No Conclusive Evidence Ovarian Cancer Is Linked To Using Baby Powder — Experts Say Flawed Studies Are Often Cited By Lawsuits

Published Jul 13, 2020

Shelby Black

Baby Powder & Ovarian Cancer

    • Experts say that there’s no conclusive evidence to support a link between baby powder and ovarian cancer
    • Numerous lawsuits have been brought by women claiming that using talc-based baby powder caused them to develop ovarian cancer
    •  Some of the studies finding a link between elevated risk for ovarian cancer and baby powder are flawed because they asked women about the cause of their cancer, rather than forming a hard scientific link

The SurvivorNet community continues to ask for help understanding what, if any, cancer risk exists from using baby powder.

“I can’t pull a paper that says, ‘yes, if you use baby powder for [a certain] number of years, your risk of ovarian cancer goes up by a certain percentage. Those studies just don’t exist today,” says Dr. David Engle, a gynecologic oncologist at Baptist Medical Group in Memphis, Tennessee.

Claims that talc-based baby powder are linked to cancer diagnoses have been circling around for years, which has led many people in certain states to cash in on large sum lawsuits. However, experts say there’s still no concrete proof to link using baby powder with an increase in cancer diagnoses — particularly within ovarian cancer — despite studies researching this claim since the 80s’.

Related: You’ve Seen the Commercials Claiming Johnson & Johnson Baby Powder Causes Cancer — Is There Science to Back it Up?

“These [causality] studies were done by asking a group of, say a hundred women that had ovarian cancer, every question imaginable,” Dr. Engle says. “[For example] what kind of medicines do you take? What kind of foods do you cook? What products do you use? And then we took a hundred other women that did not have cancer and asked them the same set of questions. They went through and compared what may have been some of the differences between patients that had cancer versus those that did not have cancer? Baby powder is one of the things that [could have] stuck out among those two patient populations.”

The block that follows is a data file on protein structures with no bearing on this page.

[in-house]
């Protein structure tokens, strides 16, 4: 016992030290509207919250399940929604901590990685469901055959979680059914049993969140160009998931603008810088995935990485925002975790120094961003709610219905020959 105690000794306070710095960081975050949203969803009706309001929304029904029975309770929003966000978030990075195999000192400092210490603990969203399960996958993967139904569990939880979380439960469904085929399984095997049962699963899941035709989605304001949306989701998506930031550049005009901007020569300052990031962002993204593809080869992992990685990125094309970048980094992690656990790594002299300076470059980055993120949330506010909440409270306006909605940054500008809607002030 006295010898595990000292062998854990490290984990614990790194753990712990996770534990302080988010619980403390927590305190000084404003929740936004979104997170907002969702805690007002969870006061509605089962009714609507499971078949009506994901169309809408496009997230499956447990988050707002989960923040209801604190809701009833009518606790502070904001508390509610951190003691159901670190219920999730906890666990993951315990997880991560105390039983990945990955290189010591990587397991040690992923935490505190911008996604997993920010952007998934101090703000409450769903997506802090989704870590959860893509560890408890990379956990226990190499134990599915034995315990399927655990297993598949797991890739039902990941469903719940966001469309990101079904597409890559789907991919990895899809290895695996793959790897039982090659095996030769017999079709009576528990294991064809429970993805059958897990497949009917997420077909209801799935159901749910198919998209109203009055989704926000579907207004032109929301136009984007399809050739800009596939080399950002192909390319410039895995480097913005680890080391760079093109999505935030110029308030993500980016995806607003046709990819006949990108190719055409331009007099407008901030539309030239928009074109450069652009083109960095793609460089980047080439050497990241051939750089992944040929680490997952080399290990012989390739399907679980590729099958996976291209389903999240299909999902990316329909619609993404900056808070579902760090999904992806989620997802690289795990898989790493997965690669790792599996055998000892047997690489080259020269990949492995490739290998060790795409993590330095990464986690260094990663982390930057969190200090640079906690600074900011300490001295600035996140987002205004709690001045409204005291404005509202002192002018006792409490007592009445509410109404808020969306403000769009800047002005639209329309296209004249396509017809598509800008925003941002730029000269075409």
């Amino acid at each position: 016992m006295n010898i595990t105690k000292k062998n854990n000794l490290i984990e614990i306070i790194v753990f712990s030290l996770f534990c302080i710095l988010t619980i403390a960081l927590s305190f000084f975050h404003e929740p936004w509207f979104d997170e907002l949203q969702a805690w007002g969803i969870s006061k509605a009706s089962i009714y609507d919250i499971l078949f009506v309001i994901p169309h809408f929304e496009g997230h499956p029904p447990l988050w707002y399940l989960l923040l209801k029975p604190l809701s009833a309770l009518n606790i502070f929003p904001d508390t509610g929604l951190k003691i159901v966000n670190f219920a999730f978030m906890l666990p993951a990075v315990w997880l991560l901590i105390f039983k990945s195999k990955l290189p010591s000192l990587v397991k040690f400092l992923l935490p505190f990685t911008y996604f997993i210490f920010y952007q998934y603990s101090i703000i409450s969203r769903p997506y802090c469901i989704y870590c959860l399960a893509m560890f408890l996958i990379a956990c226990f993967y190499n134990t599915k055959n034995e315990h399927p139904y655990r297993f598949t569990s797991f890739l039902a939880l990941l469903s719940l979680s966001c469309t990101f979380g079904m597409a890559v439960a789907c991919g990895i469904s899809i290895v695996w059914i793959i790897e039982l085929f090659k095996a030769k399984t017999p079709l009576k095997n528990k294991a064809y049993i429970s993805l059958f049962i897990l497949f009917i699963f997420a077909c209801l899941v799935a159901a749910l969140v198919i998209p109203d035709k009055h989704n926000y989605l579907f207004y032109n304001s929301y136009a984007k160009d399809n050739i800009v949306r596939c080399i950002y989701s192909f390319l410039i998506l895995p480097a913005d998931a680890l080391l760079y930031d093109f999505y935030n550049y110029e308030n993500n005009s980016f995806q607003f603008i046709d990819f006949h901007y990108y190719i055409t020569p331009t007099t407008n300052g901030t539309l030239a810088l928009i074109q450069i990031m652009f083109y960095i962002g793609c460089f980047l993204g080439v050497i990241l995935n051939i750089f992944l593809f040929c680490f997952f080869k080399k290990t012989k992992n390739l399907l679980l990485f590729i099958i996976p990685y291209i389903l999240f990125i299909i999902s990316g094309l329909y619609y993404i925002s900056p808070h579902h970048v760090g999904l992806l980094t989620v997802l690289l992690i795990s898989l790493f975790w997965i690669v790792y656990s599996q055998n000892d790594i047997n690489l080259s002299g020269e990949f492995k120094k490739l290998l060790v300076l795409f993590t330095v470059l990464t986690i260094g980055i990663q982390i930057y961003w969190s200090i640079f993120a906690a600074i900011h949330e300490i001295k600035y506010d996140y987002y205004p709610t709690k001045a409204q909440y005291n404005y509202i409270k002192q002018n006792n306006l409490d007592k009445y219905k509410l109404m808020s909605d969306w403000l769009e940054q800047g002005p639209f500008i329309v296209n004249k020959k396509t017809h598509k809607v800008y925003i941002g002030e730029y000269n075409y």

However, Dr. Engle points out that there’s a possible flaw in these studies — specifically while ovarian cancer patients may remember products they’ve used in order to understand if something “caused” their cancer, the women who did not have cancer may not be able to. Therefore, Dr. Engle states that results from these studies could be affected.

Related: No Conclusive Evidence Baby Powder Causes Cancer, Yet Johnson & Johnson Hit With Another $2 Billion Verdict

“Those studies are very shaky in trying to determine a cause for ovarian cancer,” says Dr. Engle. “So far, no study has directly linked baby powder to ovarian cancer. So it’s possible that baby powder may cause ovarian cancer but it’s also possible there is no cause. We just don’t know yet.”

Is Talc Linked To Cancer Risk?

Due to these claims of ovarian cancer’s possible association with baby powder, numerous studies have been conducted to determine whether talc-based products actually increase the risk of cancer. A study from NIH’s National Institute of Environmental Health Sciences and the National Cancer Institute notes that while there have been studies which show using talc products does slightly increase the risk of ovarian cancer (about 8%), the results rely heavily on a woman’s memory in detailing the products she’s used — which is not always reliable.

Overall, the science linking the talc-based powder to cancer has not been fleshed out enough for experts to warn consumers about the product. However, in light of lawsuits against Johnson & Johnson, the company has decided to pull its talc-based baby powder from shelves in the U.S. and only sell existing inventory. Johnson & Johnson plans to cornstarch baby powder in place of their talc-based products.

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